Isaac Diamond and the Jews in the timber trade in the East End, 1880-1910*

My interest in the timber trade developed out of my research into my grand? father’s business as a timber merchant in Bethnal Green from 1880, and that of his father who was a turner in Spitalfields from 1877. This Society’s Transactions do not include references to timber or wood, although there was a reference to Jews in Wood Street (where wood was sold) in the City in the thirteenth century.1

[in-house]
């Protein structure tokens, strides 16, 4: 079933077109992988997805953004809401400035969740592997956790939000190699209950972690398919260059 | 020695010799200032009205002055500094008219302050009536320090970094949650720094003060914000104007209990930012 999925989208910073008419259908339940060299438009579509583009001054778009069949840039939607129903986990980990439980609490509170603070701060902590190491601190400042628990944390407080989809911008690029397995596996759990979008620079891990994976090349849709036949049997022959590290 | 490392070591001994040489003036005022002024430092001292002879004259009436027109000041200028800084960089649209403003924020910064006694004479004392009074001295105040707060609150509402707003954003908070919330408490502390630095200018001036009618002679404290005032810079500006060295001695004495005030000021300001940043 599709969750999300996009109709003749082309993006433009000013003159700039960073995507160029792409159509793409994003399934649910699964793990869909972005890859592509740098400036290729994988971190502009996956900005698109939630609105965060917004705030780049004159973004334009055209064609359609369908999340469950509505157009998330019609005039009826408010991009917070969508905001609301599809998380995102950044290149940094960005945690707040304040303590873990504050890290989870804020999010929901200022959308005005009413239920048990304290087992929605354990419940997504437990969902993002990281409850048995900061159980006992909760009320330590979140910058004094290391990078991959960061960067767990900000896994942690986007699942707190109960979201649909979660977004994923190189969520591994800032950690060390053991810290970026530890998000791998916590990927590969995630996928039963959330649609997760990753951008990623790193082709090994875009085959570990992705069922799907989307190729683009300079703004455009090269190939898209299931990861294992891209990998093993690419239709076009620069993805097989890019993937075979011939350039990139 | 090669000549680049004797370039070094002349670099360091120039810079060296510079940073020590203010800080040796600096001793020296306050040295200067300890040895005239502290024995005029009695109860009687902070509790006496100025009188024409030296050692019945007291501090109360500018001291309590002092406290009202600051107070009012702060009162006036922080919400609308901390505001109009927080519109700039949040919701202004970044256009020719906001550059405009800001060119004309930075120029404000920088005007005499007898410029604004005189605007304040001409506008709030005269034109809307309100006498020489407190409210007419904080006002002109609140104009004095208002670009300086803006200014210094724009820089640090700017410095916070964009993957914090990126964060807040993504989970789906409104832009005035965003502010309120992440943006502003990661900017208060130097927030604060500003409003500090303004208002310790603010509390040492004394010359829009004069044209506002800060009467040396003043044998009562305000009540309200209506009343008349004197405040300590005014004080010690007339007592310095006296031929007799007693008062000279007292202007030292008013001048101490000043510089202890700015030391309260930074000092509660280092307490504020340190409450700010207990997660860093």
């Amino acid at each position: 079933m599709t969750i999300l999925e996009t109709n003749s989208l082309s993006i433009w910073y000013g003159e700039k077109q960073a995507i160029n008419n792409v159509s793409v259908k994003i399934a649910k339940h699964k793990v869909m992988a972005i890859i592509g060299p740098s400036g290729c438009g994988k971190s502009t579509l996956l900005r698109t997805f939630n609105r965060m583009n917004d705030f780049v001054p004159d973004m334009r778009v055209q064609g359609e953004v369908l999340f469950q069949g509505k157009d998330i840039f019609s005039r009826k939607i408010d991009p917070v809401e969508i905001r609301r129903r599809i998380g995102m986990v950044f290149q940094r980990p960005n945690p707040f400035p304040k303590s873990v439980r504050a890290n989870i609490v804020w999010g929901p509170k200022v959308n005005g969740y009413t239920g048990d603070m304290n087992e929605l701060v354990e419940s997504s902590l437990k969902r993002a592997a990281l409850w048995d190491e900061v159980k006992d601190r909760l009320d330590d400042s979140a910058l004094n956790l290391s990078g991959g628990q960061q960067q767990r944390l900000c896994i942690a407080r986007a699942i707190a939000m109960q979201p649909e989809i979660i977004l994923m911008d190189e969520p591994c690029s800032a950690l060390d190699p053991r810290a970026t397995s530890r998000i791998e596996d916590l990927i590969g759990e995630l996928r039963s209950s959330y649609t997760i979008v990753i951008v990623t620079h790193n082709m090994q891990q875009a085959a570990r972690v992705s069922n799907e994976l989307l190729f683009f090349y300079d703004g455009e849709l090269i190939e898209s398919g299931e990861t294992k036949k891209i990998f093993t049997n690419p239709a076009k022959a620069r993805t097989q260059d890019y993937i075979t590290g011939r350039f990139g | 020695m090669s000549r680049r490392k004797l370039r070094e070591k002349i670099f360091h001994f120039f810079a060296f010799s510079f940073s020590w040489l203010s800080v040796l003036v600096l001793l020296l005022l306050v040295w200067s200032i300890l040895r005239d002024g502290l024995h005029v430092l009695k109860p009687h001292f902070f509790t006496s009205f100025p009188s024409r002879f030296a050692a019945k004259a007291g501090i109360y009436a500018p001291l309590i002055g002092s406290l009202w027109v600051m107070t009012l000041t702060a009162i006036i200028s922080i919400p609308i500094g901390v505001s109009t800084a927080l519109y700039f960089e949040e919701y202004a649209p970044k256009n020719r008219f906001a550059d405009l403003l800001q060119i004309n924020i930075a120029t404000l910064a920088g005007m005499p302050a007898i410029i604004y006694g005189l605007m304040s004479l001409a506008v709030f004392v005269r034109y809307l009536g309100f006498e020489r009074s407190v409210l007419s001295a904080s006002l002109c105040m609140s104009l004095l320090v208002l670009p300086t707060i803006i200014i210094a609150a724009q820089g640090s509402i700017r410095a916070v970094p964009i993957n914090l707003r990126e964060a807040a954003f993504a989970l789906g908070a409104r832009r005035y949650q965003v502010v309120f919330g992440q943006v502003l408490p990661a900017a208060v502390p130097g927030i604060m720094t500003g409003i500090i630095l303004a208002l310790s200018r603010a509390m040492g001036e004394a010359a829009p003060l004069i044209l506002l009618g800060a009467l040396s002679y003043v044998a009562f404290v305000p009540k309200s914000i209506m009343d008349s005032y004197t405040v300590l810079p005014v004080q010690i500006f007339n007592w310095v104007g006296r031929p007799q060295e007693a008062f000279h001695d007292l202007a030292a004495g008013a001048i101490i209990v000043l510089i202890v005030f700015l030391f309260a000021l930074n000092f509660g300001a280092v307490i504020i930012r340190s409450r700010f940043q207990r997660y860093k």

There was in the nineteenth century extensive trade in timber from Lithuania to Germany, England and south Wales among other places; wood for pit props was much in demand in the coal mines in northeast England and south Wales, and some Litvaks emigrated on the timber ships to work there. Professor Schama has told how his great-grandfather in Lithuania, late in the nineteenth century, cut timber from great forests and floated it on rivers to sawmills in Grodno or Kovno,

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